The move makes sense as part of the Sharks' rebuilding program. If you look at the moves general manager Doug Wilson has made so far, they revolve around parting with veterans like Brad Stuart and Martin Havlat while emphasizing more youth, heart and grit.
Wingels adds both grit and versatility. He plays the role of a checking forward, but did manage to score a career-high 16 goals and 38 points last season in 77 games for San Jose. Wingels was a plus-11 for the season.
He also led the Sharks with 218 hits, 73 more than the next closest Shark on the roster.
The Evanston, Illinois, native can play both center and wing. While he fits in best with the bottom-six forwards, Wingels also saw time on the second power-play unit and recorded five assists on the man advantage.
According to Behind the Net, Wingels was on the ice for 3.07 goals against per 60 short-handed minutes in 2013-14. That ranked second to Andrew Desjardins' 3.06 among regular penalty-killing forwards (at least one short-handed minute of ice time per game) on the team.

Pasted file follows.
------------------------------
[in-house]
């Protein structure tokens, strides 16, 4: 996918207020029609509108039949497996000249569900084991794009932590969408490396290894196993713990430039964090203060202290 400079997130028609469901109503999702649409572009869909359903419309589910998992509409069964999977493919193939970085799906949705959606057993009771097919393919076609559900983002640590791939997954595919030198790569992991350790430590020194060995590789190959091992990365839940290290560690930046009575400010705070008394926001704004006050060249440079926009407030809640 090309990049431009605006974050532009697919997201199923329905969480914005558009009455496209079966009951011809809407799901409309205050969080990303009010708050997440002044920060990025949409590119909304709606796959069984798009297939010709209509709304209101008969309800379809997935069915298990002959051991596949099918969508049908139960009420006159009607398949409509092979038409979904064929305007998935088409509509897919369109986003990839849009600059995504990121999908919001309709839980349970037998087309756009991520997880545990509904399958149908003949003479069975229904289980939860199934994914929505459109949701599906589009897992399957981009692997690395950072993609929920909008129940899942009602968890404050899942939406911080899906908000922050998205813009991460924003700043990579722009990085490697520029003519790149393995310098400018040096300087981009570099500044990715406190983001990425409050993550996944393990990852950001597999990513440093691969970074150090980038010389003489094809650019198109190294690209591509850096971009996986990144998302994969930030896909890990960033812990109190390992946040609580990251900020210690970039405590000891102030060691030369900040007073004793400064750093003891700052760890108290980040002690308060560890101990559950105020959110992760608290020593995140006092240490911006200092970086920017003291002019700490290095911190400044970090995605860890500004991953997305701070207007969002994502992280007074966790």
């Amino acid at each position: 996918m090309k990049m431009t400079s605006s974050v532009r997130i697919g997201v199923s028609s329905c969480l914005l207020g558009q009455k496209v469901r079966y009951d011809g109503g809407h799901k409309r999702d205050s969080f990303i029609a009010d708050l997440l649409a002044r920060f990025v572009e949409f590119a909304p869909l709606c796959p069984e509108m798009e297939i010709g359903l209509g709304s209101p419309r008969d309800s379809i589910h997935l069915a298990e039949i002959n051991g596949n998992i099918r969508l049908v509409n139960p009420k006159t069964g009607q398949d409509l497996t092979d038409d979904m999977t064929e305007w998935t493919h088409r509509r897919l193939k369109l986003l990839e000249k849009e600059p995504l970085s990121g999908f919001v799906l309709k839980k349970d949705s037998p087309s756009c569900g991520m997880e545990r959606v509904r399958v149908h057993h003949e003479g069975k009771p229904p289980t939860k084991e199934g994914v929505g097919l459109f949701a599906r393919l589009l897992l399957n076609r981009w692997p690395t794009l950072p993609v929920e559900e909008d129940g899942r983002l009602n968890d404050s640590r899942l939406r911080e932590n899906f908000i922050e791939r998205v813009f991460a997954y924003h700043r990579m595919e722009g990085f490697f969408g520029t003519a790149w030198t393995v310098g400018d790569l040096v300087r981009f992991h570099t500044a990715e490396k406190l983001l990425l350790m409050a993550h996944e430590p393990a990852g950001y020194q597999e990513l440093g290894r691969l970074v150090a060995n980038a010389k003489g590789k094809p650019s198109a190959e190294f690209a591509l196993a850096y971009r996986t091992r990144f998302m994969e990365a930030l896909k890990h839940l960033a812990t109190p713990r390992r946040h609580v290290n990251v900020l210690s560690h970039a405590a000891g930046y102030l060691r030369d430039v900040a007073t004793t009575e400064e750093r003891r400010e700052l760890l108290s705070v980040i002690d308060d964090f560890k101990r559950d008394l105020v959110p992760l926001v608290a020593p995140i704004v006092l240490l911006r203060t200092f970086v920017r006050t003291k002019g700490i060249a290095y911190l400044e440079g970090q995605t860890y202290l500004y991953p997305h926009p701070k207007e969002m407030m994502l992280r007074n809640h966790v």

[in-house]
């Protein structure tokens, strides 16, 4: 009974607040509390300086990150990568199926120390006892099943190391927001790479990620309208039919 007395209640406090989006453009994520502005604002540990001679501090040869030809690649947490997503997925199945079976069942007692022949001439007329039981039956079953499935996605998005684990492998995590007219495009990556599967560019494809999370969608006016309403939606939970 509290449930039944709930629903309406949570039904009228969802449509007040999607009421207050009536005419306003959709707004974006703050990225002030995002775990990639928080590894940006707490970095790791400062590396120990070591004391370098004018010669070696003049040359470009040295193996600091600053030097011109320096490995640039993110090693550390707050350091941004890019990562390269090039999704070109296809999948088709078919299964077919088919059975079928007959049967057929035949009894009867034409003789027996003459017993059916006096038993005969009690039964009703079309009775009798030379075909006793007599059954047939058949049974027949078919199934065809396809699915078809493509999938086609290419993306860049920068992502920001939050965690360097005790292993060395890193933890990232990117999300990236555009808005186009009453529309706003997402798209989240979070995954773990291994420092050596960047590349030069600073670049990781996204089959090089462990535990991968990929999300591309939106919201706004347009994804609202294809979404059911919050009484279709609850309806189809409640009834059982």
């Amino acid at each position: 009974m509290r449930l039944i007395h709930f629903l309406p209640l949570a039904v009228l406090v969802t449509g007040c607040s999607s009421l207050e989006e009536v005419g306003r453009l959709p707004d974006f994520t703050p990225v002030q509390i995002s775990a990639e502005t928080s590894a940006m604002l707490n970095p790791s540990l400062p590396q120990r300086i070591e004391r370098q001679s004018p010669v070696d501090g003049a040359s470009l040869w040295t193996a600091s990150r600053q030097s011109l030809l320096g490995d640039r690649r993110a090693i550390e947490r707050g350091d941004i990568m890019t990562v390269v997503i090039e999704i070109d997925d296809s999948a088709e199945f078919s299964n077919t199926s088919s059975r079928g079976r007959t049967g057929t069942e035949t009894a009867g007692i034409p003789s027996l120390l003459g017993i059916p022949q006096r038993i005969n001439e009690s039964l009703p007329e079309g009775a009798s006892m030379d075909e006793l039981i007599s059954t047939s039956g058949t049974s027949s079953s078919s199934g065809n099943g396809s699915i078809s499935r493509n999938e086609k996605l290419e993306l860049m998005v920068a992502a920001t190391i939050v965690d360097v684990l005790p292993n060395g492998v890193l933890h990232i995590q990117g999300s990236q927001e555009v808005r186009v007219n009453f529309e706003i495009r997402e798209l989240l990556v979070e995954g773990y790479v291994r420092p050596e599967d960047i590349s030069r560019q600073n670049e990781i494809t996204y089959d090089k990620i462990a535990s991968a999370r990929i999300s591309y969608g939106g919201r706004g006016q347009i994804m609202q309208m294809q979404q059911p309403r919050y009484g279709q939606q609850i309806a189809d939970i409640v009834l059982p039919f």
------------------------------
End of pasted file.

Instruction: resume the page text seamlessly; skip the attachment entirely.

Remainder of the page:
Overall, Wingels' nonstop style of play bothered opponents and brought energy to his own team when he was out on the ice.
Wilson was pleased to get Wingels locked up.
"He is an important part of our team and a hardworking, physical presence in our lineup," the GM told The Canadian Press. "He competes the way we want our team to play and we're excited to have his leadership, both on and off the ice, in our locker room for three more seasons."
Best of all to San Jose's brass, Wingels is 26 and in his hockey prime. His continued presence is consistent with the team's plan to rely more on younger players and less on older veterans like Joe Thornton and Patrick Marleau.
The deal also eliminates two potential years where Wingels would have been eligible to become an unrestricted free agent. According to CapGeek.com, his annual cap hit for the next three seasons is a reasonable $2.475 million.
Wingels is no star, but he's the kind of player every hockey team needs on its roster if it wants to win.
Locking him up for the next three years will help the squad and fits in well with Wilson's attempt to remake the image and style of his hockey club.
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